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Patients with STOP‐BANG score > 3, in a surgical population: 1AP5‐7

Pereira, H.; Xará, D.; Mendonça, J.; Santos, A.; Abelha, F.

European Journal of Anaesthesiology: June 2012 - Volume 29 - Issue - p 16–17
Evidence-based Practice and Quality Improvement

Centro Hospitalar de São João, Department of Anaesthesiology, Porto, Portugal

Background and Goal of Study: The Obstructive Syndrome Apnea (OSA) has been described as a risk factor for post‐operative adverse event. STOP‐BANG score (snore; tired; observed apnea; arterial pressure; body mass index; age; neck circumference and gender) can predict the risk of a patient to have OSA, when that score is > 3. The aim of this study was to evaluate the incidence STOP‐BANG score > 3, in surgical patients admitted in the Post‐Anesthesia Care Unit (PACU).

Materials and Methods: Observational, prospective study conducted in a post‐anaesthesia care unit (PACU) during three weeks (2011). The study population consisted in 357 adult patients after non cardiac and nonneurologic surgery. Patients' demographics, intraoperative and postoperative data were collected. We also recorded PACU and hospital length of stay (LOS). Patients' characteristics were compared using Mann‐Whitney U test, t test for independent groups, chi‐square or Fisher's exact test.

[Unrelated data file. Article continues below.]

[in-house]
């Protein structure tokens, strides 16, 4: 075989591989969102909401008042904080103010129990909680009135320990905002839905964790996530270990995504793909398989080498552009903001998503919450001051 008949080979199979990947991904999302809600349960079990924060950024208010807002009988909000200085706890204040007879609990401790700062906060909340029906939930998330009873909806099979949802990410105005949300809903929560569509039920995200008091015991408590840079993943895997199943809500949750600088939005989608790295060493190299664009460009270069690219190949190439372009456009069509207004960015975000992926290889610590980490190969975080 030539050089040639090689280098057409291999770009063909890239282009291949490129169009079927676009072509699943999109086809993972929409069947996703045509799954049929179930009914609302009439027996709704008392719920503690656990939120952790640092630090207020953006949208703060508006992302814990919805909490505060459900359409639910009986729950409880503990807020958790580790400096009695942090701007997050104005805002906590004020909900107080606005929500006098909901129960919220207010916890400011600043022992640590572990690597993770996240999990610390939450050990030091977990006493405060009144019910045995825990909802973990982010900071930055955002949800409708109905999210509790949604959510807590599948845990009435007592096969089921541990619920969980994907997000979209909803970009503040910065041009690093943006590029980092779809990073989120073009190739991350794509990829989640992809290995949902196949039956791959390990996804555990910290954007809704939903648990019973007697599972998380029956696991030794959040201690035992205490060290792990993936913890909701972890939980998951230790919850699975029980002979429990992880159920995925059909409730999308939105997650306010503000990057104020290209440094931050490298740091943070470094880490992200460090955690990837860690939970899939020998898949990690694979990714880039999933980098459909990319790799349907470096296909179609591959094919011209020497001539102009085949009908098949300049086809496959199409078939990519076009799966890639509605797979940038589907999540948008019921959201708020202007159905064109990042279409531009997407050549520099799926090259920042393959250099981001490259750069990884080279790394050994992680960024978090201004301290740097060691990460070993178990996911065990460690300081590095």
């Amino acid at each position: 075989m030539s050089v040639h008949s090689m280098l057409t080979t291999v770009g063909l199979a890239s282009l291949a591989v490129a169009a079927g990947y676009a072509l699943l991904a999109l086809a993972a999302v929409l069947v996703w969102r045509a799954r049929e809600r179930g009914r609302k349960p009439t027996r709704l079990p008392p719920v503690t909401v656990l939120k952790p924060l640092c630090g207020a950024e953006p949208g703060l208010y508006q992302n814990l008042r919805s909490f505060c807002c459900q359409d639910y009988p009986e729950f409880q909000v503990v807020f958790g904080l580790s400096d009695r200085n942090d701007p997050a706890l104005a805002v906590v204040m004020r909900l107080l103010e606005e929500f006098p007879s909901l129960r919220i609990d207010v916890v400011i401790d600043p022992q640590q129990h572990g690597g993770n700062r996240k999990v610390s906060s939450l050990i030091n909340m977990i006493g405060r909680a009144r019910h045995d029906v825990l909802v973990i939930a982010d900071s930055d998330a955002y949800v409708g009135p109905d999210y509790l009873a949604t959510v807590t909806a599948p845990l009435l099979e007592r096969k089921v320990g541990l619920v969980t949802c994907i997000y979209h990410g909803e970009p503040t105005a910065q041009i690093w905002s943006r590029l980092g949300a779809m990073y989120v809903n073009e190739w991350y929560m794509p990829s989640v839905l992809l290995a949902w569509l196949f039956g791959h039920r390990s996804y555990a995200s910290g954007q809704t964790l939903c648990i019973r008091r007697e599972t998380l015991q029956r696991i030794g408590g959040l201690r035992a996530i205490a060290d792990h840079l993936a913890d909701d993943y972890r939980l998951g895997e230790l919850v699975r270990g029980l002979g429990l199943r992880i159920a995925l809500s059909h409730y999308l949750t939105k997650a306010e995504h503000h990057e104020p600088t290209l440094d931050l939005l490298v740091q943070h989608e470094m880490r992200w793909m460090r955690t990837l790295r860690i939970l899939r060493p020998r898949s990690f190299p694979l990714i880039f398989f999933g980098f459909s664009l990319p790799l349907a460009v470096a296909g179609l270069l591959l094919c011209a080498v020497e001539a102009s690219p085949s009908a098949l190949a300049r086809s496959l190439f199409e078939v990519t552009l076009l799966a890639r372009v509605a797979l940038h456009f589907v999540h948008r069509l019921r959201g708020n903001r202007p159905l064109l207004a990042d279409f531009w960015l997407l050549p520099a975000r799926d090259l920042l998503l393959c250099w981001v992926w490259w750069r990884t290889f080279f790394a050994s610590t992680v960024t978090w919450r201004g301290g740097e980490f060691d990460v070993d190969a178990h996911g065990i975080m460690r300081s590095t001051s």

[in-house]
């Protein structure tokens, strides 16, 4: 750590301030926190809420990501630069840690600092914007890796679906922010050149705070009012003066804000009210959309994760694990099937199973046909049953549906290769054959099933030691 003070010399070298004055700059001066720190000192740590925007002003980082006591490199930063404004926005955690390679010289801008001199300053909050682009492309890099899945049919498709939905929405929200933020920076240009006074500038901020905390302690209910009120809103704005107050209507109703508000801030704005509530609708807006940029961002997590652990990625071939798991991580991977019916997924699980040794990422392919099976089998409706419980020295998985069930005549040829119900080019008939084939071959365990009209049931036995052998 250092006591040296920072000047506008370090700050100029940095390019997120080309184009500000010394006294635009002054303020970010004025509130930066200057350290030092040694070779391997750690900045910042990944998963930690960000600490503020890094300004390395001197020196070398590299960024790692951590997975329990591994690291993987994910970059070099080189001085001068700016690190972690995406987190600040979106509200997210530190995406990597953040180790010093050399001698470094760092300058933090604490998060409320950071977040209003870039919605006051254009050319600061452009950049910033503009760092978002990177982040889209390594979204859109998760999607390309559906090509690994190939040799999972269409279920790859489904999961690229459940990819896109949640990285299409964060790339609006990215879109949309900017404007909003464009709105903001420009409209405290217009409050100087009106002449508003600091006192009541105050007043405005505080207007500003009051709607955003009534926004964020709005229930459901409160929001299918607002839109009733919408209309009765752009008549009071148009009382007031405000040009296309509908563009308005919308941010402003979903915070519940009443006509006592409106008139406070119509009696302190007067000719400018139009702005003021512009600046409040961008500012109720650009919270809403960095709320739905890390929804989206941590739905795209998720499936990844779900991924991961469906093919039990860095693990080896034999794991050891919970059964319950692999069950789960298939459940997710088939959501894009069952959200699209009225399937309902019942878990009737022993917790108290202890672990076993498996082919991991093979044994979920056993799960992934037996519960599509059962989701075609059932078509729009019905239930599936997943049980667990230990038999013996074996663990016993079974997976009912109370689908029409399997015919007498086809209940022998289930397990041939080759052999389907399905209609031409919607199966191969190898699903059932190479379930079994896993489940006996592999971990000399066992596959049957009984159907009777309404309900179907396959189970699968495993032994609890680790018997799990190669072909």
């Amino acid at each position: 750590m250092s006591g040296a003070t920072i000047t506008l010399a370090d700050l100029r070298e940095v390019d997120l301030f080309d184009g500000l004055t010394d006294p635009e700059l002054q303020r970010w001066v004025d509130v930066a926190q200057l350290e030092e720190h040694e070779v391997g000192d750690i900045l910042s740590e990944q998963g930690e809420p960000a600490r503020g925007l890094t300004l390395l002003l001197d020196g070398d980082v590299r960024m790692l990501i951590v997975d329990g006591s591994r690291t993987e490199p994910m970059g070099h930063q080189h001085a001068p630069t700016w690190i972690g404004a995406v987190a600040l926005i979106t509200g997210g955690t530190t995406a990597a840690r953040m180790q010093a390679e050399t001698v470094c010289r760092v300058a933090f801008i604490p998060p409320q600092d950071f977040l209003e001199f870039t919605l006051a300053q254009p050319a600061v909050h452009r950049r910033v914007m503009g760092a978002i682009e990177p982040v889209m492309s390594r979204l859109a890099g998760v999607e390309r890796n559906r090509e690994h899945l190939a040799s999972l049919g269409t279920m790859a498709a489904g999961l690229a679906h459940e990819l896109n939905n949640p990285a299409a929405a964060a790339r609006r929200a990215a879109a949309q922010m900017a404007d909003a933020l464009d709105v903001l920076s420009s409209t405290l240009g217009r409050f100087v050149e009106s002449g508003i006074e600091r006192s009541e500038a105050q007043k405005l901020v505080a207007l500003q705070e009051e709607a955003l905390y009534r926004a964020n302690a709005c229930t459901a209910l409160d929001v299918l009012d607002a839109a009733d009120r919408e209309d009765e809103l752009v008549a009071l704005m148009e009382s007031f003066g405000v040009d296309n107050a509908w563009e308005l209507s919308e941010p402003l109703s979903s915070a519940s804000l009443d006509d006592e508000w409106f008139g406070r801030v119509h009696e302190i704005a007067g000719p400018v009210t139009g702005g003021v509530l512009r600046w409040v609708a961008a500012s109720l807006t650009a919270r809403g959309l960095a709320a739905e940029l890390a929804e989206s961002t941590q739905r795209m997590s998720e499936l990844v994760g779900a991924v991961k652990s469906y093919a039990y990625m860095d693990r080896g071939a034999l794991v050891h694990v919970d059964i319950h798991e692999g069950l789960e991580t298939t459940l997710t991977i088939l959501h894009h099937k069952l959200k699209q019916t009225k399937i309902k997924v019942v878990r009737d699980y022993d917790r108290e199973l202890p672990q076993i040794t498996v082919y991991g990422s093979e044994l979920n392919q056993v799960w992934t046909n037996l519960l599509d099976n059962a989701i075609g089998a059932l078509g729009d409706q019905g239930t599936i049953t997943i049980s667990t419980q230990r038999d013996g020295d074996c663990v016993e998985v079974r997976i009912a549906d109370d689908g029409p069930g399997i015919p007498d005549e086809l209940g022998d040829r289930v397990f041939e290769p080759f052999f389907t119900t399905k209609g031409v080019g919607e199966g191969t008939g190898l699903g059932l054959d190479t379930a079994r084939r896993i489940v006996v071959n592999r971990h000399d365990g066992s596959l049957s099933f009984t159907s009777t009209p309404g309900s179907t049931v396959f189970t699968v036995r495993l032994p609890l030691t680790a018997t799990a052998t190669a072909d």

Results and Discussion: A total of 357 patients were admitted to de PACU and of these, 340 met the inclusion criteria. 179 (52%) had a STOP‐BANG score > 3. These patients were older (62 vs. 49 years, p < 0.001), were more likely to be masculine (63% vs. 21%, p < 0.001), had higher BMI (28 kg.m‐2 vs. 24 kg.m‐2, p < 0.001); had a higher ASA physical status (ASA III, IV or V 26% vs. 10%, p < 0.001); had an higher incidence of ischemic heart disease (10% vs. 2%, p=0.001), heart failure (8% vs. 3%, p=0.032), hypertension (62% vs. 19%, p < 0.001), hyperlipidemia (41% vs. 12%, p < 0.001) and underwent more frequently insulin treatment for diabetes (24% vs. 4%, p < 0.001). These patients had more frequently mild/moderated hypoxia in the PACU (9% vs. 3%, p=0.012) and had a higher incidence of residual neuromuscular blockade (NMB) (20% vs. 16%, p=0.035). Patients with STOP‐BANG score > 3 had a higher length of hospital stay (5 days vs. 3 days, p=0.01).

Conclusion(s): Patients with STOP‐BANG score ≥ 3 had an important incidence among patients scheduled to surgery in our hospital. These patients had more co‐morbilities and were more prone to have post‐operative complications like residual NMB and respiratory events. They also had a longer hospital stay.

© 2012 European Society of Anaesthesiology